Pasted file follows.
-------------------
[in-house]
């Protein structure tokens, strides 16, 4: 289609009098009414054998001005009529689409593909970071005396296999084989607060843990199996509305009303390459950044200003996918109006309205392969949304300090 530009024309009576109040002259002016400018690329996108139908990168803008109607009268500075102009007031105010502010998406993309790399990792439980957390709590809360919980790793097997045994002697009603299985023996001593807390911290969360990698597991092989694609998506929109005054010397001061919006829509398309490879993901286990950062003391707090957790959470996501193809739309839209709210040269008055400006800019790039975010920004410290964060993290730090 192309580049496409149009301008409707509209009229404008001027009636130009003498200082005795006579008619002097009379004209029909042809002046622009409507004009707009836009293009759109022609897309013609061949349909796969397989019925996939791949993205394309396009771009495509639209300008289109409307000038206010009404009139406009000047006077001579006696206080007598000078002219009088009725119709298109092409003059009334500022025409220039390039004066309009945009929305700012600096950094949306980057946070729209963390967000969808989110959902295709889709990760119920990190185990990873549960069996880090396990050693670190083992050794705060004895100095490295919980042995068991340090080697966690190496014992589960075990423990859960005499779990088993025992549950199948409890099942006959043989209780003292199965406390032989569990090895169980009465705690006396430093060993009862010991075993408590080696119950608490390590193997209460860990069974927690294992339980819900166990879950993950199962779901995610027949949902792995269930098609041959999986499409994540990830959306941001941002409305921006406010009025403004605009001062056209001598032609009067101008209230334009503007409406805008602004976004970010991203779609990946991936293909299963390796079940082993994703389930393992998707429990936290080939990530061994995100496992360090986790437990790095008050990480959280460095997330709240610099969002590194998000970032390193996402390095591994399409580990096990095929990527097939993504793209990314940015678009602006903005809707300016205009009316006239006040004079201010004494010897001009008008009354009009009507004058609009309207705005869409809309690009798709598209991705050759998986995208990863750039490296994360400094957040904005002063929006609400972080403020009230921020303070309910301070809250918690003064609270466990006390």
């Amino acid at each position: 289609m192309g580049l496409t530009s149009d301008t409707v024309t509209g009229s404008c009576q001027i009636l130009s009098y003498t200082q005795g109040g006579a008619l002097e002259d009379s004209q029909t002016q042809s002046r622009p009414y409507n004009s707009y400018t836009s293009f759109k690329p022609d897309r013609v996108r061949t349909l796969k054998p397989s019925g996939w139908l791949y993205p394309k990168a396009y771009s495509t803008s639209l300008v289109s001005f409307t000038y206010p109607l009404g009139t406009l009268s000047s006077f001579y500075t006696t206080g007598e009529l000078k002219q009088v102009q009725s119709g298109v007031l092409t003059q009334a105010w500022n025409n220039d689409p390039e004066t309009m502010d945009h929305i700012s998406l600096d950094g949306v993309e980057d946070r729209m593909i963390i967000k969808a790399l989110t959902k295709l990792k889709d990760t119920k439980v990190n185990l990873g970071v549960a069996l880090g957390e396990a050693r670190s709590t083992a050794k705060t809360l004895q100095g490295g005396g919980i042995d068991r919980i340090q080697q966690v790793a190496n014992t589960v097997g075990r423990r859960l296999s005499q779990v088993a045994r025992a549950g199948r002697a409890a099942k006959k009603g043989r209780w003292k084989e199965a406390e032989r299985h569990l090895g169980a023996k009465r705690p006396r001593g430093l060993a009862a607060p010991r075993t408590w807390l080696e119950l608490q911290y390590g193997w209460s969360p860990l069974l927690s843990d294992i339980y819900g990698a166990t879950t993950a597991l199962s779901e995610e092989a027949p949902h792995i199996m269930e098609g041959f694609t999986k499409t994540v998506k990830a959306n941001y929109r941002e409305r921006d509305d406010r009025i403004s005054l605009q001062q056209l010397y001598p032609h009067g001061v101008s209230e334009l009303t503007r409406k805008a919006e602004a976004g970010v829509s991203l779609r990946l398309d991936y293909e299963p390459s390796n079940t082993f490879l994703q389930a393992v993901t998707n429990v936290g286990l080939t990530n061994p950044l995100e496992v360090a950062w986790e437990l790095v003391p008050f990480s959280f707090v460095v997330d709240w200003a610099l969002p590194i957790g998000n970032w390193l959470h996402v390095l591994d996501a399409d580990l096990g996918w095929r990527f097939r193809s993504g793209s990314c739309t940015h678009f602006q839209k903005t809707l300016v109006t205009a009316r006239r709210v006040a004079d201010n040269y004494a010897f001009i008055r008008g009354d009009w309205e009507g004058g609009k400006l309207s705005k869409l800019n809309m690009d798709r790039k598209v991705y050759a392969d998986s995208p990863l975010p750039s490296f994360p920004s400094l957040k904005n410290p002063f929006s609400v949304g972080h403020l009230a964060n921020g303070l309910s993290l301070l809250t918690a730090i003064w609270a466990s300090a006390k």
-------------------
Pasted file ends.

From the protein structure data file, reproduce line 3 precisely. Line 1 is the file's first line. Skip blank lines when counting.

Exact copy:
């Amino acid at each position: 289609m192309g580049l496409t530009s149009d301008t409707v024309t509209g009229s404008c009576q001027i009636l130009s009098y003498t200082q005795g109040g006579a008619l002097e002259d009379s004209q029909t002016q042809s002046r622009p009414y409507n004009s707009y400018t836009s293009f759109k690329p022609d897309r013609v996108r061949t349909l796969k054998p397989s019925g996939w139908l791949y993205p394309k990168a396009y771009s495509t803008s639209l300008v289109s001005f409307t000038y206010p109607l009404g009139t406009l009268s000047s006077f001579y500075t006696t206080g007598e009529l000078k002219q009088v102009q009725s119709g298109v007031l092409t003059q009334a105010w500022n025409n220039d689409p390039e004066t309009m502010d945009h929305i700012s998406l600096d950094g949306v993309e980057d946070r729209m593909i963390i967000k969808a790399l989110t959902k295709l990792k889709d990760t119920k439980v990190n185990l990873g970071v549960a069996l880090g957390e396990a050693r670190s709590t083992a050794k705060t809360l004895q100095g490295g005396g919980i042995d068991r919980i340090q080697q966690v790793a190496n014992t589960v097997g075990r423990r859960l296999s005499q779990v088993a045994r025992a549950g199948r002697a409890a099942k006959k009603g043989r209780w003292k084989e199965a406390e032989r299985h569990l090895g169980a023996k009465r705690p006396r001593g430093l060993a009862a607060p010991r075993t408590w807390l080696e119950l608490q911290y390590g193997w209460s969360p860990l069974l927690s843990d294992i339980y819900g990698a166990t879950t993950a597991l199962s779901e995610e092989a027949p949902h792995i199996m269930e098609g041959f694609t999986k499409t994540v998506k990830a959306n941001y929109r941002e409305r921006d509305d406010r009025i403004s005054l605009q001062q056209l010397y001598p032609h009067g001061v101008s209230e334009l009303t503007r409406k805008a919006e602004a976004g970010v829509s991203l779609r990946l398309d991936y293909e299963p390459s390796n079940t082993f490879l994703q389930a393992v993901t998707n429990v936290g286990l080939t990530n061994p950044l995100e496992v360090a950062w986790e437990l790095v003391p008050f990480s959280f707090v460095v997330d709240w200003a610099l969002p590194i957790g998000n970032w390193l959470h996402v390095l591994d996501a399409d580990l096990g996918w095929r990527f097939r193809s993504g793209s990314c739309t940015h678009f602006q839209k903005t809707l300016v109006t205009a009316r006239r709210v006040a004079d201010n040269y004494a010897f001009i008055r008008g009354d009009w309205e009507g004058g609009k400006l309207s705005k869409l800019n809309m690009d798709r790039k598209v991705y050759a392969d998986s995208p990863l975010p750039s490296f994360p920004s400094l957040k904005n410290p002063f929006s609400v949304g972080h403020l009230a964060n921020g303070l309910s993290l301070l809250t918690a730090i003064w609270a466990s300090a006390k």